What you need to know about HMOs and Managed Care
Quality of American medicine is undergoing major changes. Healthcare became a hot issue in early 1990s and since then, we have seen an explosion of HMOs and Managed Care. HMO stands for Health Maintenance Organization and Managed care refers to management of your healthcare issues by some one else, other than you or your doctor.
What does all of this mean to us? How does this system work? Well, in a simple explanation, these insurance companies collect premium Dollars from individuals or their employers and in return guarantee healthcare services to the people. They get their money first and put it in the bank or invest it, and then wait until claims for healthcare services are submitted to them. Claims come from the healthcare providers such as physicians, hospitals, laboratories, pharmacies and etc. HMOs contract their work to physicians and hospitals and others who may be involved. Their contract is basically a fee and payment contract. So when you get sick, you can only see a contact physician or go to a contract hospital only. If you do otherwise, you have to pay for that cost yourself.
HMOs' existence is based on their financial profit, the difference between the money that rolls in and the money that rolls out. As you may have noticed in financial papers and other news, they have made plenty of profits recent years. This has been accomplished at a cost to those who buy into their agenda, which are the people who are on HMOs and physicians and other providers of healthcare services. Since heir appetite for profit is unlimited, they try to cut cost and increase their demand for premiums.
Cost cutting comes with reduction in quality. If you are in the market to buy a car and have $50,000 budget, you can buy a Mercedes, if you have $25,000, you can not buy a new Mercedes but you can still buy a very good Japanese car, like Toyota Camay. If your budget is $10,000, your choices will be very limited, and if your budget drops to $2,000 you have no choice but buying a used care. Same is true with HMOs. They put you in the lower end of buying power. HMOs pay your physicians significantly less than their actual fees. I drop an example here. As you know, I am a cancer specialist. More recently I received a payment of $10.80 (ten Dollars and eighty cents) for an office visit to take care of patient with Kidney cancer. My actual fee for this service is $89.00 (eighty nine.) I had my office call them and request for an explanation. We got nowhere with them. What would you do if you were in my position? Is $10.58 a reasonable payment? How would physicians respond to such payments?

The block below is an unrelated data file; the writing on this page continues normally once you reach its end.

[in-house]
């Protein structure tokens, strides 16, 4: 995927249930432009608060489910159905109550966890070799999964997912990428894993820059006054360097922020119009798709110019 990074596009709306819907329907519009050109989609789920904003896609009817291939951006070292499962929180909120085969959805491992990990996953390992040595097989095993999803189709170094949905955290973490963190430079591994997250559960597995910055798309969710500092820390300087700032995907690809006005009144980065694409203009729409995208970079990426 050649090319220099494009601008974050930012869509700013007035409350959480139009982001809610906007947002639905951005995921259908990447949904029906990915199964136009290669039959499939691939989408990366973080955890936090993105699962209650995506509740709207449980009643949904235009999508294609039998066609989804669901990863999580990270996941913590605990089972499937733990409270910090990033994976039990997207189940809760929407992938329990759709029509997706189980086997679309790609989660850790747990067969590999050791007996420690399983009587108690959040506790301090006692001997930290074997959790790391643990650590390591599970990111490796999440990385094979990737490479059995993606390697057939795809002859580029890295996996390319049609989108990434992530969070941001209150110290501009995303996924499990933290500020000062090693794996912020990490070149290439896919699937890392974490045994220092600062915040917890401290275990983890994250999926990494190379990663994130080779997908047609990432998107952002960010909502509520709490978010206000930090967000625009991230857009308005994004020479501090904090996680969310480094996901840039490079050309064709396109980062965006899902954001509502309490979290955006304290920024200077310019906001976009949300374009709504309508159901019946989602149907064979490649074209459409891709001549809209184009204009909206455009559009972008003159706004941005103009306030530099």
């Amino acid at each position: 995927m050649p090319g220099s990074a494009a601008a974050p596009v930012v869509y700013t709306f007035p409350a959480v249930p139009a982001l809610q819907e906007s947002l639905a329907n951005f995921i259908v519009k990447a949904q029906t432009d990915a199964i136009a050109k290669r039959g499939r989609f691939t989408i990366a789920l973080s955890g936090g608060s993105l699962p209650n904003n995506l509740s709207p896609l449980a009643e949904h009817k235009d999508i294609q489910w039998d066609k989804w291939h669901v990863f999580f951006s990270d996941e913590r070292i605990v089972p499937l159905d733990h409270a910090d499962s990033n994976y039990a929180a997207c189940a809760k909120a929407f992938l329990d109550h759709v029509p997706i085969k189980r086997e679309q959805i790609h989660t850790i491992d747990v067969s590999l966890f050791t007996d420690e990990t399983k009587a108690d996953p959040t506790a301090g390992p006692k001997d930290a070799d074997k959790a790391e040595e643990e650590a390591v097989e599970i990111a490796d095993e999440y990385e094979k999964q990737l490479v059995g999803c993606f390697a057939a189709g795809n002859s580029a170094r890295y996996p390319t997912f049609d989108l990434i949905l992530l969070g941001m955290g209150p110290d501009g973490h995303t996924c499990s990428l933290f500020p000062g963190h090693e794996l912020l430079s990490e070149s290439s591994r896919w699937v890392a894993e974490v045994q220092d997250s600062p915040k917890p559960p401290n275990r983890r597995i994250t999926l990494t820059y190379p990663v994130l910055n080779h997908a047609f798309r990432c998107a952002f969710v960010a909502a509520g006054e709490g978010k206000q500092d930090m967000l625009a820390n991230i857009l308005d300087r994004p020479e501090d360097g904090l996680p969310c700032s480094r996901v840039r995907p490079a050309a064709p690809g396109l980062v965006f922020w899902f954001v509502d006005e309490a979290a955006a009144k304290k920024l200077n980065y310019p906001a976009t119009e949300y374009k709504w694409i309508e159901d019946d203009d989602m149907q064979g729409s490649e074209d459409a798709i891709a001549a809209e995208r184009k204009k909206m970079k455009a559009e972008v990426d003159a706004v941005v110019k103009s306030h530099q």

HMOs reason that the doctors have to see more patients to make up for the cut in their fees. That means that I have to see 9 patients to recover my fees for one patient. My payroll expenses for three employees I have is roughly $6,000 a month, rent is $2,200. Phone is almost $500. Other expenses, like pager, answering service, supplies for the office, malpractice insurance, cleaning the office, etc. sum up to about another $2,000 a month. This is total of over $10,000 a month. at a rate of $10.58 per office visit, I have to see almost 1,000 patients a month just to cover my fixed expenses. working 5 days a week, and average 22 days a month, I have to see almost 45 patients a day. In an eight hours a day, I will have to see almost 6 patients per hour, that is giving them 10 minutes each. Now if I have to make profit and take a salary for myself, I will have to see more patients a day, that is giving them less than 10 minutes.